The Township of Springfield, NJ, is home to nearly 16,000 people and is the home of Baltrusol Golf Club. It is also the location of the Battle of Springfield which was the last battle of the Revolutionary War.

 

Homes in Springfield are selling more quickly now as compared to last year. The average home that sold in Springfield in November sold after only 51 days, much faster than the 111 days it took to sell a home a year ago. 

 

 

 

Prices in Springfield are also rising. The average home that sold in Springfield in November sold for $389,931, compared to an average price of $366,856 in 2012.

 

 

 

There are currently 78 homes offered for sale. This is the lowest inventory Springfield has held for over 2 years. Sales continue to be brisk with 16 homes sold in November compared to 12 in October and an average of 16 per month over the summer. To see a complete list of all homes offered for sale in Springfield, NJ, please click here.

 

 

f you have a home in Springfield that you’d like to sell, contact us for a free comparative market analysis!

 

For more information on Springfield, NJ:

The Springfield, NJ, Real Estate Market Report

Springfield, NJ, is located in northern Union County and is home to roughly 15,000 people. New Jersey Monthly magazine ranked Springfield as the 85th best place to live in New Jersey.

All of Springfield’s public schools are named for notably Springfield residents. Students in Springfield attend Edward V. Walton Early Childhood Center for grades Pre-K to 2, James Caldwell Elementary School in grades 3-5, Thelma L. Sandmeier Elementery School for grades 6-8 and Jonathan Dayton High School for grades 9-12.  Springfield students also attend Saint James the Apostle School serving grades Pre-K through 8.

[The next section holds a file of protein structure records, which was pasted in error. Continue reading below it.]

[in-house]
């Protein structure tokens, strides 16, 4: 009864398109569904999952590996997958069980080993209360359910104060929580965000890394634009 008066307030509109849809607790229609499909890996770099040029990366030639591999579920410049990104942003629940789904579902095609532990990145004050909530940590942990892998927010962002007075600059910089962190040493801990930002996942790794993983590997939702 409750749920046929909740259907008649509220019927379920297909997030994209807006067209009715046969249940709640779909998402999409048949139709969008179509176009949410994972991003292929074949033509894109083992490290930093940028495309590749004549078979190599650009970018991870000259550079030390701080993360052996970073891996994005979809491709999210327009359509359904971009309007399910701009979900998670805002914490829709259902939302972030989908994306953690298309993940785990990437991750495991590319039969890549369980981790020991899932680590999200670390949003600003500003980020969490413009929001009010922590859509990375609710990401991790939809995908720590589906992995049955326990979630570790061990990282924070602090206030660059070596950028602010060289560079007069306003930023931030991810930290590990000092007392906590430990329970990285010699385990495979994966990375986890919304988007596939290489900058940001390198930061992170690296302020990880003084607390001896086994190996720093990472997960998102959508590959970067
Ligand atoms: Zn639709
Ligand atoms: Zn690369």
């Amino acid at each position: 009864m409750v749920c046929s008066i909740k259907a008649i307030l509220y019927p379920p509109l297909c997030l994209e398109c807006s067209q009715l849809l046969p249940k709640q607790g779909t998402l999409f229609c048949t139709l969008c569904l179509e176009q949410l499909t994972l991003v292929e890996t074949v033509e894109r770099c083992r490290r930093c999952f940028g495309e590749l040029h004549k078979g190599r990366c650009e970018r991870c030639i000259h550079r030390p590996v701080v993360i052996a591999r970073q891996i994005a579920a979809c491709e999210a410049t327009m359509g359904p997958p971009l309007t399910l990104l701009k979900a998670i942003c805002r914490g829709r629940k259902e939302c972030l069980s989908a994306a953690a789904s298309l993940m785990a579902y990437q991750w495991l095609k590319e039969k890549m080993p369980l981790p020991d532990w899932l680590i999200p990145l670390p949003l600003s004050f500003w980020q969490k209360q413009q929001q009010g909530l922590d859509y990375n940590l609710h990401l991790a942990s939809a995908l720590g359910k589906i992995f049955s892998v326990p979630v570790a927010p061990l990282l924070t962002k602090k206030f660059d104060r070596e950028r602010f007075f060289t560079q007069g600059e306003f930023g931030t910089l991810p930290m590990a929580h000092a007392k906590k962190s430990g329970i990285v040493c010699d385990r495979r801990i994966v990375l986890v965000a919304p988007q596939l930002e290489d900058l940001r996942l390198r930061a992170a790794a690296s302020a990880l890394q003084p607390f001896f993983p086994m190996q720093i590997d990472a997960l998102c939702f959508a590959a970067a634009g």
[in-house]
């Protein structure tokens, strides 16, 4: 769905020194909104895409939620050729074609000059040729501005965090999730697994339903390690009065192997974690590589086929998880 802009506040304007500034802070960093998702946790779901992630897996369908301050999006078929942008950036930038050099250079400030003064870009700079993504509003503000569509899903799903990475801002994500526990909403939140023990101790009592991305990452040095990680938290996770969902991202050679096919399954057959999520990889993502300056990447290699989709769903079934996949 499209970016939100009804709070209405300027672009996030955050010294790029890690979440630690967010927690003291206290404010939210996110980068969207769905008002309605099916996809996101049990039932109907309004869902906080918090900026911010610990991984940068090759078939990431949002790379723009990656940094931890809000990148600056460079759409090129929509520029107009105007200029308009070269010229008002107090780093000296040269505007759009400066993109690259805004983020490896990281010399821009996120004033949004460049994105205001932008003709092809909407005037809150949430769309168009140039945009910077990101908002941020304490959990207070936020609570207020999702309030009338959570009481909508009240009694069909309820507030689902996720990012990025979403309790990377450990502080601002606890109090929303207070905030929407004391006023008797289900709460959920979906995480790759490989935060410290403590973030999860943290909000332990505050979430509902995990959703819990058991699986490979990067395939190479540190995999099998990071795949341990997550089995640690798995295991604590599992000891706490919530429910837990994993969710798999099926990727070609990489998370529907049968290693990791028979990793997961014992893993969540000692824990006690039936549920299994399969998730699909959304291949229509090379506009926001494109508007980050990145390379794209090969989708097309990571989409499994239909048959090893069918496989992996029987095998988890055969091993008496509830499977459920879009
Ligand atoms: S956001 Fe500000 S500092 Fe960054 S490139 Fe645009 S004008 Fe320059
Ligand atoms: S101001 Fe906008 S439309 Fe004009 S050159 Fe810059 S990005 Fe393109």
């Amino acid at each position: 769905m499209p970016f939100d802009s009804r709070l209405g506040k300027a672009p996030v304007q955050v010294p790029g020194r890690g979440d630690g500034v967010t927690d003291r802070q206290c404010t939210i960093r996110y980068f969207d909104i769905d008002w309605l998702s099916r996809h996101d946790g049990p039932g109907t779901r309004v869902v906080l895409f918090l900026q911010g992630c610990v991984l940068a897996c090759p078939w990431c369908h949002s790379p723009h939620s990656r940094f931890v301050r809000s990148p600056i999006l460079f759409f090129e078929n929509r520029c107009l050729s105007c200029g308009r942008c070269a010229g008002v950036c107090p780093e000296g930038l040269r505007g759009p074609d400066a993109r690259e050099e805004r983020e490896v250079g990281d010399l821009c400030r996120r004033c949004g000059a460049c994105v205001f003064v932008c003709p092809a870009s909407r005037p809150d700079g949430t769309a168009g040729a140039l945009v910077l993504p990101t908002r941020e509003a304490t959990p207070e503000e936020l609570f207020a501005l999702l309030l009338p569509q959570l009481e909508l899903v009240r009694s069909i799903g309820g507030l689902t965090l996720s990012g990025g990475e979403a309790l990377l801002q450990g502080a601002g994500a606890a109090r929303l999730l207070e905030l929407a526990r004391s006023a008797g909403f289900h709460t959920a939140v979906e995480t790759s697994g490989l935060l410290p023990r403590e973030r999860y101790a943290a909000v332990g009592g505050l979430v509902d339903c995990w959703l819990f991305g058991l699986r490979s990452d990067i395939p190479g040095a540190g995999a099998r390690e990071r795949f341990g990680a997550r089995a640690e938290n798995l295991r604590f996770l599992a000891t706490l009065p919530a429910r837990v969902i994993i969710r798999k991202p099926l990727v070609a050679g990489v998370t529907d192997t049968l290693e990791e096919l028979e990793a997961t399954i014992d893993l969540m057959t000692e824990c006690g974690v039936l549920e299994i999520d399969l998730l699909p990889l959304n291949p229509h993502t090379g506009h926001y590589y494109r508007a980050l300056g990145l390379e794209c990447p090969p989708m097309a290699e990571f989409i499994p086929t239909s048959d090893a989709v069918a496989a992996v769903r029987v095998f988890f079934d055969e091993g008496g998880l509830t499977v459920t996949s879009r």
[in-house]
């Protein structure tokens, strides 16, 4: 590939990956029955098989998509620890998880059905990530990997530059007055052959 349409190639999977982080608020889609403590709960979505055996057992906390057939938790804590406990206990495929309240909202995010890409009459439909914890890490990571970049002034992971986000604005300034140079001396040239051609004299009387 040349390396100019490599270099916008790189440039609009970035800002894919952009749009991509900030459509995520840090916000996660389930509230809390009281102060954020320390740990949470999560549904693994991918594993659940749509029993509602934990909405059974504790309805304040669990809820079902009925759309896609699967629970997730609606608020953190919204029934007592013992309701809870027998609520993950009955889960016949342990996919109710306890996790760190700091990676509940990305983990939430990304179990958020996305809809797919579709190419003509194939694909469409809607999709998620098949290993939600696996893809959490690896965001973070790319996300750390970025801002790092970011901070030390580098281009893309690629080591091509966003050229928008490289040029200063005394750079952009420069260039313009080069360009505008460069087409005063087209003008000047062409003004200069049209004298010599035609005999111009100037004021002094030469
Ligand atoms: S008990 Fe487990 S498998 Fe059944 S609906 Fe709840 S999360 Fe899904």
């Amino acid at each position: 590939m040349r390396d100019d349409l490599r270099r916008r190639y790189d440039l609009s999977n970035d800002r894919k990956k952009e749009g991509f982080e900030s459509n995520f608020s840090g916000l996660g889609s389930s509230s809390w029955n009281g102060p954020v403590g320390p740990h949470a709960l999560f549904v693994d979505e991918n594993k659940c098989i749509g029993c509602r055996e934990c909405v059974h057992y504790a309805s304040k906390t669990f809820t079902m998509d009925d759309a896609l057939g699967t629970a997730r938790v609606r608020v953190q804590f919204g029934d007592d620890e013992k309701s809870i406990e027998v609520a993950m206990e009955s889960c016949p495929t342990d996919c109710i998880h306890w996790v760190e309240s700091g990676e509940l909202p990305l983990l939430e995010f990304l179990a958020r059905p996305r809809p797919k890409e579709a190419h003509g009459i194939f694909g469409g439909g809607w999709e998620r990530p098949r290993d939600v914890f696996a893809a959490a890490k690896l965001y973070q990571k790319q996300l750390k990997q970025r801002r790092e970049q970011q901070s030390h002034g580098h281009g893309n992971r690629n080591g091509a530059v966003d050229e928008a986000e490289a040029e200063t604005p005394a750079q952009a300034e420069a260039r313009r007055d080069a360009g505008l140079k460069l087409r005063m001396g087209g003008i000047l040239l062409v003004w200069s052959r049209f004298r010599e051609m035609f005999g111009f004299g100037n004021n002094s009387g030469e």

Springfield currently has 5.2 months of inventory. This number tells you how many months it would take for all the current homes for sale on the market to sell, based upon the rate of sales in the past. A Months of Supply of more than 5 months is what real estate professionals often call a “buyer’s market.” This means that there are more sellers than buyers in the area and homes are selling slower than they are being put on the market. Typically, this decreases prices.

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There are 109 homes for sale in Springfield today. Fifteen were sold in September.

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The average sale price in Springfield in September was $443,574. This is 11% higher than the average sale price in September of 2012.

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To see a complete list of all homes offered for sale in Springfield, NJ, please click here.

If you have a home in Springfield that you’d like to sell, contact us for a free comparative market analysis!

For more information on Springfield, NJ:

 

Baltusrol Golf Club

The Baltusrol Golf Club  is a private 36-hole golf club in Springfield, New Jersey and was rated by Golf Magazine as one of the “First 100 Clubs in America.”balt

Baltusrol, which opened for play in June of 1922, has been the site of many prestigious tournaments, most recently the PGA Championship in 2005 but including 15 USGA sponsored tournaments.  In 1985, it became the first club to have hosted both the U.S. Open and Women’s U.S. Open on two different courses and has hosted the US Open seven times, most recently in 1993.